The Hawks-Gilkyson-Boardman clans are of mostly northern stock, with much Scotch-Irish and Irish blood flowing, and that unmistakeable sense of home and belonging is palapable. We park the van next to the big Grass Roots tent, where we’ll play in the afternoon, and we wander the Belladrum grounds.Green grass trampled, big tents, small tents, organic beef stand, BBC Scotland tent, food stalls, stop atomic energy effigy, tents with music roaring therefrom, laughing running children, hippies young and old, towering young Celtic wenches blond and blue eyed and fearless, chatting in feminine energy clusters, Scottish rastas and their original brethren from southern climes, neo-druids entertaining painted-face children with raggedy violin and accordion, drum circles, sweeping vista of the huge main stage field far below, where bass and drum and other modern sounds drift into the surrounding woods, and a huge crowd pumps its fists for the lucky main act bouncing across the brightly lit stage, stage lights in the daylight. Ah, Belladrum!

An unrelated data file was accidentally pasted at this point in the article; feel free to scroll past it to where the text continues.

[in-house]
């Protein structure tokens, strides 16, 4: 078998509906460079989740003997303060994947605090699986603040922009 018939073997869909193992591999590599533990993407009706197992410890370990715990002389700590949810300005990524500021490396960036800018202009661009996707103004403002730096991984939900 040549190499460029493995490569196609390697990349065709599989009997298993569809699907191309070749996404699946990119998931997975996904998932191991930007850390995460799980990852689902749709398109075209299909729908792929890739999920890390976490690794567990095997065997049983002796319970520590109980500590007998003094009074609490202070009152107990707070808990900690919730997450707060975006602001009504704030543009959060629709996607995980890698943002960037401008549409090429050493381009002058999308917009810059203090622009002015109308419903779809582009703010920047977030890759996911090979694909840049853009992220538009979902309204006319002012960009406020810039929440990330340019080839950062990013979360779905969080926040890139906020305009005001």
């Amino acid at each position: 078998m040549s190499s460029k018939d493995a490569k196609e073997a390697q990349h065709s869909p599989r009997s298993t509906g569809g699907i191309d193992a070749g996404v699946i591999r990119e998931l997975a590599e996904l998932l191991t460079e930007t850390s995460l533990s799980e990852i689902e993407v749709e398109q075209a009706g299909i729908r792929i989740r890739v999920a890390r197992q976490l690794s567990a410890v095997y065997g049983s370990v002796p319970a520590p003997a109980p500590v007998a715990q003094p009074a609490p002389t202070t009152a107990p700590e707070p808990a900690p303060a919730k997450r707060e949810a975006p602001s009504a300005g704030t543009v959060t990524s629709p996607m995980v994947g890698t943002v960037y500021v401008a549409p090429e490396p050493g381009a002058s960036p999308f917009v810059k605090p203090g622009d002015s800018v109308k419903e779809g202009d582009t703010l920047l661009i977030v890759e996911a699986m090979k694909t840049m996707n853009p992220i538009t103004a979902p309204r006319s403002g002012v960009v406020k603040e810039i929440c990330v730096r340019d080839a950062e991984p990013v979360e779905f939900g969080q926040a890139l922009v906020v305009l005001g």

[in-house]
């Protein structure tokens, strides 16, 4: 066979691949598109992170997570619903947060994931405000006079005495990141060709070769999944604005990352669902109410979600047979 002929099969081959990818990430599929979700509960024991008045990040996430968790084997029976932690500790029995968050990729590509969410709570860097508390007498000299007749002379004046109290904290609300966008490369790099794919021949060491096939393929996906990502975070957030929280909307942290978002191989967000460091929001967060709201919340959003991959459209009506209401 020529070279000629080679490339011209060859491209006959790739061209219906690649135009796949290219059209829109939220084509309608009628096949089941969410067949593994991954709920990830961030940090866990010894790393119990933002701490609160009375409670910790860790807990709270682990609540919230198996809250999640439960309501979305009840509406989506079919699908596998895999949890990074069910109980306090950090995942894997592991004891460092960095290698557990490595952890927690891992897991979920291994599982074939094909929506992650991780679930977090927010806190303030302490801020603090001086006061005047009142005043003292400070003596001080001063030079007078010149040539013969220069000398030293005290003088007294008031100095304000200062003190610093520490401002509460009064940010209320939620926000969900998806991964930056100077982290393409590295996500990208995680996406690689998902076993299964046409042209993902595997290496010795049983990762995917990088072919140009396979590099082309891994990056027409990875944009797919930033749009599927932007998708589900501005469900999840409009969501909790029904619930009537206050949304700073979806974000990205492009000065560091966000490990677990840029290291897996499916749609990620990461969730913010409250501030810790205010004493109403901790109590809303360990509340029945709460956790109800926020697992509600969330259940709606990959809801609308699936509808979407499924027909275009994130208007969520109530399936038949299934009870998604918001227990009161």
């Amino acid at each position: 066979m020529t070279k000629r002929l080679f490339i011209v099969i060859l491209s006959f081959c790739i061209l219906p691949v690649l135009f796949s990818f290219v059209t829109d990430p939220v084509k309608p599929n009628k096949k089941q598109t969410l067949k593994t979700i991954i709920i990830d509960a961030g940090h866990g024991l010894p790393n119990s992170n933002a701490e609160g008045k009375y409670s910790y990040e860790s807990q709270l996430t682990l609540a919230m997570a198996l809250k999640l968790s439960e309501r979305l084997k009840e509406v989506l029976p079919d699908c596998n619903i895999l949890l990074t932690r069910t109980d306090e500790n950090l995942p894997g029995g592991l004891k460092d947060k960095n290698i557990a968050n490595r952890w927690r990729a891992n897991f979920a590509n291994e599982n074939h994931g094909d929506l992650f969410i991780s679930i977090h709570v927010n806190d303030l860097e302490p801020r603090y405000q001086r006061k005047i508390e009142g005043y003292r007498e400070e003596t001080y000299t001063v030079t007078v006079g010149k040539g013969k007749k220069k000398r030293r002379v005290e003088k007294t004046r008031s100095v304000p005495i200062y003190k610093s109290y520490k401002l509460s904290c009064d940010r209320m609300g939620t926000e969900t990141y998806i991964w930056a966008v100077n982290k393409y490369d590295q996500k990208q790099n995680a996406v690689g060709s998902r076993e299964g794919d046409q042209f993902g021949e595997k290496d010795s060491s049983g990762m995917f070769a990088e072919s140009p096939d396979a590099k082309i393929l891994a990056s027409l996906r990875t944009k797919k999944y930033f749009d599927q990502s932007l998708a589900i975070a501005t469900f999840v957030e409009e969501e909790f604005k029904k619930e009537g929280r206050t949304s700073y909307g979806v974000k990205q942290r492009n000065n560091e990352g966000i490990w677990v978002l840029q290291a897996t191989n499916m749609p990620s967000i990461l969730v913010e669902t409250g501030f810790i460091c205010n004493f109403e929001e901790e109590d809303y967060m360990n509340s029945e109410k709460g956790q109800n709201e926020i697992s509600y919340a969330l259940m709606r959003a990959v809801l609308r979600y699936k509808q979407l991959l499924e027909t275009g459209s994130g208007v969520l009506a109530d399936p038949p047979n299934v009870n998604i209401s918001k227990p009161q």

We meet Rob Ellen, an ancient vibe Scot in cap (did he have a pipe?), who negotiates for us a real valve Marshall amp and a great Fender, likewise a valve amp, with reverb. We follow a retro-blues act from somewhere in Caledonia, and madly set up our pedals on the big stage, and tune our guitars. There’s a big crowd filling our tent. Tony and Kip play first, the crowd roars, then the Hawks step up, Tony staying for a rousing “Hecker Pass.” The crowd is with us. Not to toot our own horn too enthusiastically, but the Hawks bring the crowd to a mild frenzy. We’re almost weeping with gratitude from playing real amps and drums, the loud and crystal clear sound we hear in our minds. The roof seems to come off the tent during Golden Girl, as Rob chants “And I cried, I cried,” and the music builds and builds. This is the moment you wish for when you take up a musical instrument. The crowd freaks.

1052[1].jpgWe jump off stage a bit intoxicated, chat with our new Scottish fan friends, thank the super cool sound men who rendered us gigantic, sell CDs, drink beer, wander the fest. Paul Marshall decides this is the moment to try his hand at driving in the British Isles. He fearlessly backs the van out of our tight space in the muddy grass, swings the beast around, navigates throngs of fest campers, finds a parking spot close to our exit wooded road. This is a complex and fearless man.